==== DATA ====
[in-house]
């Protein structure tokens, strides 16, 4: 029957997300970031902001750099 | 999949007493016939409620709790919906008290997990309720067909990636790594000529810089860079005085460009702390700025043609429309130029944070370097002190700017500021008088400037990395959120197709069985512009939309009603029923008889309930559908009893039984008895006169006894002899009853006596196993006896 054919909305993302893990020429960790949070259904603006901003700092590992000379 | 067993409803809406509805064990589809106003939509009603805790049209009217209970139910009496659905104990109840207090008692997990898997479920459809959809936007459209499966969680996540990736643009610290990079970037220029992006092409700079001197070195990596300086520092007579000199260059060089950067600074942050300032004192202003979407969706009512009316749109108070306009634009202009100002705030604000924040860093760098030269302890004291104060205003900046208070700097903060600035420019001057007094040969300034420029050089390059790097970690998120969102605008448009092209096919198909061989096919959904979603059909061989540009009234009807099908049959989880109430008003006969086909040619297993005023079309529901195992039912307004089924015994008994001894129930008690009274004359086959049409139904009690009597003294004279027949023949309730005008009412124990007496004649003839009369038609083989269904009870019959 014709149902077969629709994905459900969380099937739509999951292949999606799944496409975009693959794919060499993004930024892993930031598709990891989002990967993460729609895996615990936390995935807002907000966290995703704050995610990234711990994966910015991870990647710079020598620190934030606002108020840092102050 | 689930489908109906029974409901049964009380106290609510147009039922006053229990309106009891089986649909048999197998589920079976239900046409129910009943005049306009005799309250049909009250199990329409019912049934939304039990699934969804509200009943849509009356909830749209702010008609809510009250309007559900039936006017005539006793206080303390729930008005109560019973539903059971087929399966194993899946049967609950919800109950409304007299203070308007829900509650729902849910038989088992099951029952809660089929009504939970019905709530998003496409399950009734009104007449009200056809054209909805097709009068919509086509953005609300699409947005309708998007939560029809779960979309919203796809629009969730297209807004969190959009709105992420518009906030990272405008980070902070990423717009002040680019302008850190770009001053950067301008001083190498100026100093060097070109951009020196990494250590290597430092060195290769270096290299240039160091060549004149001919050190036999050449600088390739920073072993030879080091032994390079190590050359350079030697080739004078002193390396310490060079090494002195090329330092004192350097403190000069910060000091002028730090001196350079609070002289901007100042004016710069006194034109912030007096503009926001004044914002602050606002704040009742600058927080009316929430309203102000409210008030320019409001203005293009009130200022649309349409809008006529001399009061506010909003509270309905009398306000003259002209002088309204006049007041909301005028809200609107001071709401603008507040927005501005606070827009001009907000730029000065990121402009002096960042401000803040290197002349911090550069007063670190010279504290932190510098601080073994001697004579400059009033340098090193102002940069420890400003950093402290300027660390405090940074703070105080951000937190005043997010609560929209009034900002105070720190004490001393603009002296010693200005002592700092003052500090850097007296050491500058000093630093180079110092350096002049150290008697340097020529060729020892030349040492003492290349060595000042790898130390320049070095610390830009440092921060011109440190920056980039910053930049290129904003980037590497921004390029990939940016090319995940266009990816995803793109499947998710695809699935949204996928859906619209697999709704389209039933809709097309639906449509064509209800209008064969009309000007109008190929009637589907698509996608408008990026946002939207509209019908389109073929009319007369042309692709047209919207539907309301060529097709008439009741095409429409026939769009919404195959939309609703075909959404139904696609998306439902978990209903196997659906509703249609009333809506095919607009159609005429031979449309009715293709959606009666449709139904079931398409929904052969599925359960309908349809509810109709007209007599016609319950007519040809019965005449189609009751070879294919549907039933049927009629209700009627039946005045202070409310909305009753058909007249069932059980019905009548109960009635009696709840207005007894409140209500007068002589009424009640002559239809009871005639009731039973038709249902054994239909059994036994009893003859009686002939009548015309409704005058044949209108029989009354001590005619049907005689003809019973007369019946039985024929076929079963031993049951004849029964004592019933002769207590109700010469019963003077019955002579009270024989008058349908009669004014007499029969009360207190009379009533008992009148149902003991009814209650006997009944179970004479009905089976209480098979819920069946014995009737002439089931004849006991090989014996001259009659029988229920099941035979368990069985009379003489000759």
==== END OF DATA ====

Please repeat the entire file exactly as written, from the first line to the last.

[in-house]
């Protein structure tokens, strides 16, 4: 029957997300970031902001750099 | 999949007493016939409620709790919906008290997990309720067909990636790594000529810089860079005085460009702390700025043609429309130029944070370097002190700017500021008088400037990395959120197709069985512009939309009603029923008889309930559908009893039984008895006169006894002899009853006596196993006896 054919909305993302893990020429960790949070259904603006901003700092590992000379 | 067993409803809406509805064990589809106003939509009603805790049209009217209970139910009496659905104990109840207090008692997990898997479920459809959809936007459209499966969680996540990736643009610290990079970037220029992006092409700079001197070195990596300086520092007579000199260059060089950067600074942050300032004192202003979407969706009512009316749109108070306009634009202009100002705030604000924040860093760098030269302890004291104060205003900046208070700097903060600035420019001057007094040969300034420029050089390059790097970690998120969102605008448009092209096919198909061989096919959904979603059909061989540009009234009807099908049959989880109430008003006969086909040619297993005023079309529901195992039912307004089924015994008994001894129930008690009274004359086959049409139904009690009597003294004279027949023949309730005008009412124990007496004649003839009369038609083989269904009870019959 014709149902077969629709994905459900969380099937739509999951292949999606799944496409975009693959794919060499993004930024892993930031598709990891989002990967993460729609895996615990936390995935807002907000966290995703704050995610990234711990994966910015991870990647710079020598620190934030606002108020840092102050 | 689930489908109906029974409901049964009380106290609510147009039922006053229990309106009891089986649909048999197998589920079976239900046409129910009943005049306009005799309250049909009250199990329409019912049934939304039990699934969804509200009943849509009356909830749209702010008609809510009250309007559900039936006017005539006793206080303390729930008005109560019973539903059971087929399966194993899946049967609950919800109950409304007299203070308007829900509650729902849910038989088992099951029952809660089929009504939970019905709530998003496409399950009734009104007449009200056809054209909805097709009068919509086509953005609300699409947005309708998007939560029809779960979309919203796809629009969730297209807004969190959009709105992420518009906030990272405008980070902070990423717009002040680019302008850190770009001053950067301008001083190498100026100093060097070109951009020196990494250590290597430092060195290769270096290299240039160091060549004149001919050190036999050449600088390739920073072993030879080091032994390079190590050359350079030697080739004078002193390396310490060079090494002195090329330092004192350097403190000069910060000091002028730090001196350079609070002289901007100042004016710069006194034109912030007096503009926001004044914002602050606002704040009742600058927080009316929430309203102000409210008030320019409001203005293009009130200022649309349409809008006529001399009061506010909003509270309905009398306000003259002209002088309204006049007041909301005028809200609107001071709401603008507040927005501005606070827009001009907000730029000065990121402009002096960042401000803040290197002349911090550069007063670190010279504290932190510098601080073994001697004579400059009033340098090193102002940069420890400003950093402290300027660390405090940074703070105080951000937190005043997010609560929209009034900002105070720190004490001393603009002296010693200005002592700092003052500090850097007296050491500058000093630093180079110092350096002049150290008697340097020529060729020892030349040492003492290349060595000042790898130390320049070095610390830009440092921060011109440190920056980039910053930049290129904003980037590497921004390029990939940016090319995940266009990816995803793109499947998710695809699935949204996928859906619209697999709704389209039933809709097309639906449509064509209800209008064969009309000007109008190929009637589907698509996608408008990026946002939207509209019908389109073929009319007369042309692709047209919207539907309301060529097709008439009741095409429409026939769009919404195959939309609703075909959404139904696609998306439902978990209903196997659906509703249609009333809506095919607009159609005429031979449309009715293709959606009666449709139904079931398409929904052969599925359960309908349809509810109709007209007599016609319950007519040809019965005449189609009751070879294919549907039933049927009629209700009627039946005045202070409310909305009753058909007249069932059980019905009548109960009635009696709840207005007894409140209500007068002589009424009640002559239809009871005639009731039973038709249902054994239909059994036994009893003859009686002939009548015309409704005058044949209108029989009354001590005619049907005689003809019973007369019946039985024929076929079963031993049951004849029964004592019933002769207590109700010469019963003077019955002579009270024989008058349908009669004014007499029969009360207190009379009533008992009148149902003991009814209650006997009944179970004479009905089976209480098979819920069946014995009737002439089931004849006991090989014996001259009659029988229920099941035979368990069985009379003489000759």